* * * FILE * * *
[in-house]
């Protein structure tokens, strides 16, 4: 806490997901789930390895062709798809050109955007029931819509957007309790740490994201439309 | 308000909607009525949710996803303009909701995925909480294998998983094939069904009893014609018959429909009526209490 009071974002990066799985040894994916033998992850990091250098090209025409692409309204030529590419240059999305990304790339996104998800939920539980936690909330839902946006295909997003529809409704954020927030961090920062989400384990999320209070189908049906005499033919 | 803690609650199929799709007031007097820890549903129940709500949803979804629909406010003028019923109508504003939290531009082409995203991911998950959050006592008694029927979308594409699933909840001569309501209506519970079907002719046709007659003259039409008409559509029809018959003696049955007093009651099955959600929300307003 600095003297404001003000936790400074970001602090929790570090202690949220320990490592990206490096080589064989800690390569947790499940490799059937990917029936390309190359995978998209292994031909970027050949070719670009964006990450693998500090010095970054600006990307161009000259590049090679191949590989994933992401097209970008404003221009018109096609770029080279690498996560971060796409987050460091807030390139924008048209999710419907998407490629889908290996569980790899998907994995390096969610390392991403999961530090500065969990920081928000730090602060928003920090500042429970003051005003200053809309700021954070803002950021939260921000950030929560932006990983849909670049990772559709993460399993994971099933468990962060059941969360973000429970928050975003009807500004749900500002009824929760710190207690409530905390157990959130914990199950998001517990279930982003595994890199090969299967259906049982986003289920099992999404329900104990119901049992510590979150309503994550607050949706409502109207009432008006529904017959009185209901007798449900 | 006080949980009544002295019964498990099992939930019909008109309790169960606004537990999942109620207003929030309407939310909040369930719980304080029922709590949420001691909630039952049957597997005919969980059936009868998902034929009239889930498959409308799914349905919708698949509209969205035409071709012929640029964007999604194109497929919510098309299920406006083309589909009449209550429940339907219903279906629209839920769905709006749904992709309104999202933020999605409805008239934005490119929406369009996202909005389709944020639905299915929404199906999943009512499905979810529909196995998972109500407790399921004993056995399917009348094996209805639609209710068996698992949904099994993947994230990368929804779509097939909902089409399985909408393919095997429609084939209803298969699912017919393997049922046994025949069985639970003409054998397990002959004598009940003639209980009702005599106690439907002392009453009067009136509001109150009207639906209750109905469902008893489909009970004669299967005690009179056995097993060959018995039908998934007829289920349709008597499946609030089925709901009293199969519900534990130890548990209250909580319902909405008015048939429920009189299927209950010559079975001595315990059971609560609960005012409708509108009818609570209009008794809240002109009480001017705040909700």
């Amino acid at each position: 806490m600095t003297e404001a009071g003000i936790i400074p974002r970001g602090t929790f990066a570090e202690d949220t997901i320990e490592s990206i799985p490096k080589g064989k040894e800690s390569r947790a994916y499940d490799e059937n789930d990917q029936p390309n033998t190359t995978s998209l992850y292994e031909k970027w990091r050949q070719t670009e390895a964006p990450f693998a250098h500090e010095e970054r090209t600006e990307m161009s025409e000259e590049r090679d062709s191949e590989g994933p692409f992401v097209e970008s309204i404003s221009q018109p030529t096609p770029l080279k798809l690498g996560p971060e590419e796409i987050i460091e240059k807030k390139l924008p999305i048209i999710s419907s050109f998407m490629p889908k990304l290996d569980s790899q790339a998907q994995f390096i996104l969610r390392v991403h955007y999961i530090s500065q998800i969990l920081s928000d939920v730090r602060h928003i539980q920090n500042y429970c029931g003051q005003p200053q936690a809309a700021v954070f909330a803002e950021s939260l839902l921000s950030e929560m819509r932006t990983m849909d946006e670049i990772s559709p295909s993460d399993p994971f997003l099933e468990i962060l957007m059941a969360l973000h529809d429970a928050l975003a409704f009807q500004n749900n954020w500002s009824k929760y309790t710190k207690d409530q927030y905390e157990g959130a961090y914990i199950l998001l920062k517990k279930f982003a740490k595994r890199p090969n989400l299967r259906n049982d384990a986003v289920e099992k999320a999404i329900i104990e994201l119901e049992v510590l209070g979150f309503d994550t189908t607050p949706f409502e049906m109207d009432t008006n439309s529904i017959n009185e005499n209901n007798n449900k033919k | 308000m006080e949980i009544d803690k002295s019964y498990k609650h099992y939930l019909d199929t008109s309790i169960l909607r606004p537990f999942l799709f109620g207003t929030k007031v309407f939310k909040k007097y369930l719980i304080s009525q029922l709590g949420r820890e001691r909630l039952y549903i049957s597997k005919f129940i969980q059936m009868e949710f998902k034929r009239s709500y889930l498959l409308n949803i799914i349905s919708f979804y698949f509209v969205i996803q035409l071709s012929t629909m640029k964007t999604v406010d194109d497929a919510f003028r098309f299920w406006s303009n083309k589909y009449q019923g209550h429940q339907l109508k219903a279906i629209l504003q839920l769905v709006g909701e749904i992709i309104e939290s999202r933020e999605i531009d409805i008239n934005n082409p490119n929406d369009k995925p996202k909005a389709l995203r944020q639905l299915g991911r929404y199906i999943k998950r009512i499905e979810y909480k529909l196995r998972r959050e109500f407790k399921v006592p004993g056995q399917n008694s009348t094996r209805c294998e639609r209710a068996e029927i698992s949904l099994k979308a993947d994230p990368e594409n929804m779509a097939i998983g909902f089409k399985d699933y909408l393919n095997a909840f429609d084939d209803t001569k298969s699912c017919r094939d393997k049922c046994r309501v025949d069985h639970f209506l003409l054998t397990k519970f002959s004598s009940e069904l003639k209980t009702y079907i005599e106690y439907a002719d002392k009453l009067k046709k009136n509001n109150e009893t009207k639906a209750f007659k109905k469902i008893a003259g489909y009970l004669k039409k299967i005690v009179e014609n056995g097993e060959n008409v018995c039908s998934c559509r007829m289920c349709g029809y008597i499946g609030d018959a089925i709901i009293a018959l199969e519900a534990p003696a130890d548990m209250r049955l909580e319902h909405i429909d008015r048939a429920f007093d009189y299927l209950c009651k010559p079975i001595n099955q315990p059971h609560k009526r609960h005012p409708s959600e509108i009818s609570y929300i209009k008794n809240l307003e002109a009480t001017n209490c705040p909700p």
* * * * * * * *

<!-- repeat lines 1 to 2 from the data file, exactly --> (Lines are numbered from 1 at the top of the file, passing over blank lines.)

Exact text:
[in-house]
């Protein structure tokens, strides 16, 4: 806490997901789930390895062709798809050109955007029931819509957007309790740490994201439309 | 308000909607009525949710996803303009909701995925909480294998998983094939069904009893014609018959429909009526209490 009071974002990066799985040894994916033998992850990091250098090209025409692409309204030529590419240059999305990304790339996104998800939920539980936690909330839902946006295909997003529809409704954020927030961090920062989400384990999320209070189908049906005499033919 | 803690609650199929799709007031007097820890549903129940709500949803979804629909406010003028019923109508504003939290531009082409995203991911998950959050006592008694029927979308594409699933909840001569309501209506519970079907002719046709007659003259039409008409559509029809018959003696049955007093009651099955959600929300307003 600095003297404001003000936790400074970001602090929790570090202690949220320990490592990206490096080589064989800690390569947790499940490799059937990917029936390309190359995978998209292994031909970027050949070719670009964006990450693998500090010095970054600006990307161009000259590049090679191949590989994933992401097209970008404003221009018109096609770029080279690498996560971060796409987050460091807030390139924008048209999710419907998407490629889908290996569980790899998907994995390096969610390392991403999961530090500065969990920081928000730090602060928003920090500042429970003051005003200053809309700021954070803002950021939260921000950030929560932006990983849909670049990772559709993460399993994971099933468990962060059941969360973000429970928050975003009807500004749900500002009824929760710190207690409530905390157990959130914990199950998001517990279930982003595994890199090969299967259906049982986003289920099992999404329900104990119901049992510590979150309503994550607050949706409502109207009432008006529904017959009185209901007798449900 | 006080949980009544002295019964498990099992939930019909008109309790169960606004537990999942109620207003929030309407939310909040369930719980304080029922709590949420001691909630039952049957597997005919969980059936009868998902034929009239889930498959409308799914349905919708698949509209969205035409071709012929640029964007999604194109497929919510098309299920406006083309589909009449209550429940339907219903279906629209839920769905709006749904992709309104999202933020999605409805008239934005490119929406369009996202909005389709944020639905299915929404199906999943009512499905979810529909196995998972109500407790399921004993056995399917009348094996209805639609209710068996698992949904099994993947994230990368929804779509097939909902089409399985909408393919095997429609084939209803298969699912017919393997049922046994025949069985639970003409054998397990002959004598009940003639209980009702005599106690439907002392009453009067009136509001109150009207639906209750109905469902008893489909009970004669299967005690009179056995097993060959018995039908998934007829289920349709008597499946609030089925709901009293199969519900534990130890548990209250909580319902909405008015048939429920009189299927209950010559079975001595315990059971609560609960005012409708509108009818609570209009008794809240002109009480001017705040909700």